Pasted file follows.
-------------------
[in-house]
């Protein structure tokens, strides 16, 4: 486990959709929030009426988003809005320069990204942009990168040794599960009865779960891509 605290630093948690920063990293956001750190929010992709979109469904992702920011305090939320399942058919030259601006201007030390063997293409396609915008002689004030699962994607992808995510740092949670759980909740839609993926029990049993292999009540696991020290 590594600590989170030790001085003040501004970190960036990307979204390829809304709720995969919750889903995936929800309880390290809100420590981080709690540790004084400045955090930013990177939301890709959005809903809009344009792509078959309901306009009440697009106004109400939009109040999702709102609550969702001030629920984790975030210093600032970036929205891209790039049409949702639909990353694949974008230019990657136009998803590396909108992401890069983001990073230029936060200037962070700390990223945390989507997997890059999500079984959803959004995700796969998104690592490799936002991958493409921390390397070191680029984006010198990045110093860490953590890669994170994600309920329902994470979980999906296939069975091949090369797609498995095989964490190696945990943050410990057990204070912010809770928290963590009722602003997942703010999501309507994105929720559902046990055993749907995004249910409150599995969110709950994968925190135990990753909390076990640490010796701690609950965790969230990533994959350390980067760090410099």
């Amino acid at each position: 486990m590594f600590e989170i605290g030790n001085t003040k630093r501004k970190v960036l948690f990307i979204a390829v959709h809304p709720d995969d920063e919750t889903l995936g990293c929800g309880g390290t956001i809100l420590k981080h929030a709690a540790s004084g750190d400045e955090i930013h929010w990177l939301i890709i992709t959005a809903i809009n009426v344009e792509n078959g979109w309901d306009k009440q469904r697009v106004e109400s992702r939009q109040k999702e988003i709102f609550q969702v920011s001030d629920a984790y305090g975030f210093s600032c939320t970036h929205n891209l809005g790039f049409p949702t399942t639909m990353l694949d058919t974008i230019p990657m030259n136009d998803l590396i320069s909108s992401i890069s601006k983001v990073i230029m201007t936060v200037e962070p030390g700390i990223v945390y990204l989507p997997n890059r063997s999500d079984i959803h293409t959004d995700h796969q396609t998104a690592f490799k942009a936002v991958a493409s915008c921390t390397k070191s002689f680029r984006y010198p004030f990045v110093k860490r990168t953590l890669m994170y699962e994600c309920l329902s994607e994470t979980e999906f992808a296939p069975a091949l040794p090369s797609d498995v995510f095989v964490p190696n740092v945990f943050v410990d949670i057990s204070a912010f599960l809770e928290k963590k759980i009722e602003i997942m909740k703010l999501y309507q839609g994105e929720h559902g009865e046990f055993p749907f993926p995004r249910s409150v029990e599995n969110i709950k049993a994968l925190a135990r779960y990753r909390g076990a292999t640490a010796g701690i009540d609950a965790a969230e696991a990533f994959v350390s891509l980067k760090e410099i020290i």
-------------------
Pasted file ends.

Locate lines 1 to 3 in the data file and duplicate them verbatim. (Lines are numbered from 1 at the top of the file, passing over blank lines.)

[in-house]
């Protein structure tokens, strides 16, 4: 486990959709929030009426988003809005320069990204942009990168040794599960009865779960891509 605290630093948690920063990293956001750190929010992709979109469904992702920011305090939320399942058919030259601006201007030390063997293409396609915008002689004030699962994607992808995510740092949670759980909740839609993926029990049993292999009540696991020290 590594600590989170030790001085003040501004970190960036990307979204390829809304709720995969919750889903995936929800309880390290809100420590981080709690540790004084400045955090930013990177939301890709959005809903809009344009792509078959309901306009009440697009106004109400939009109040999702709102609550969702001030629920984790975030210093600032970036929205891209790039049409949702639909990353694949974008230019990657136009998803590396909108992401890069983001990073230029936060200037962070700390990223945390989507997997890059999500079984959803959004995700796969998104690592490799936002991958493409921390390397070191680029984006010198990045110093860490953590890669994170994600309920329902994470979980999906296939069975091949090369797609498995095989964490190696945990943050410990057990204070912010809770928290963590009722602003997942703010999501309507994105929720559902046990055993749907995004249910409150599995969110709950994968925190135990990753909390076990640490010796701690609950965790969230990533994959350390980067760090410099």
């Amino acid at each position: 486990m590594f600590e989170i605290g030790n001085t003040k630093r501004k970190v960036l948690f990307i979204a390829v959709h809304p709720d995969d920063e919750t889903l995936g990293c929800g309880g390290t956001i809100l420590k981080h929030a709690a540790s004084g750190d400045e955090i930013h929010w990177l939301i890709i992709t959005a809903i809009n009426v344009e792509n078959g979109w309901d306009k009440q469904r697009v106004e109400s992702r939009q109040k999702e988003i709102f609550q969702v920011s001030d629920a984790y305090g975030f210093s600032c939320t970036h929205n891209l809005g790039f049409p949702t399942t639909m990353l694949d058919t974008i230019p990657m030259n136009d998803l590396i320069s909108s992401i890069s601006k983001v990073i230029m201007t936060v200037e962070p030390g700390i990223v945390y990204l989507p997997n890059r063997s999500d079984i959803h293409t959004d995700h796969q396609t998104a690592f490799k942009a936002v991958a493409s915008c921390t390397k070191s002689f680029r984006y010198p004030f990045v110093k860490r990168t953590l890669m994170y699962e994600c309920l329902s994607e994470t979980e999906f992808a296939p069975a091949l040794p090369s797609d498995v995510f095989v964490p190696n740092v945990f943050v410990d949670i057990s204070a912010f599960l809770e928290k963590k759980i009722e602003i997942m909740k703010l999501y309507q839609g994105e929720h559902g009865e046990f055993p749907f993926p995004r249910s409150v029990e599995n969110i709950k049993a994968l925190a135990r779960y990753r909390g076990a292999t640490a010796g701690i009540d609950a965790a969230e696991a990533f994959v350390s891509l980067k760090e410099i020290i």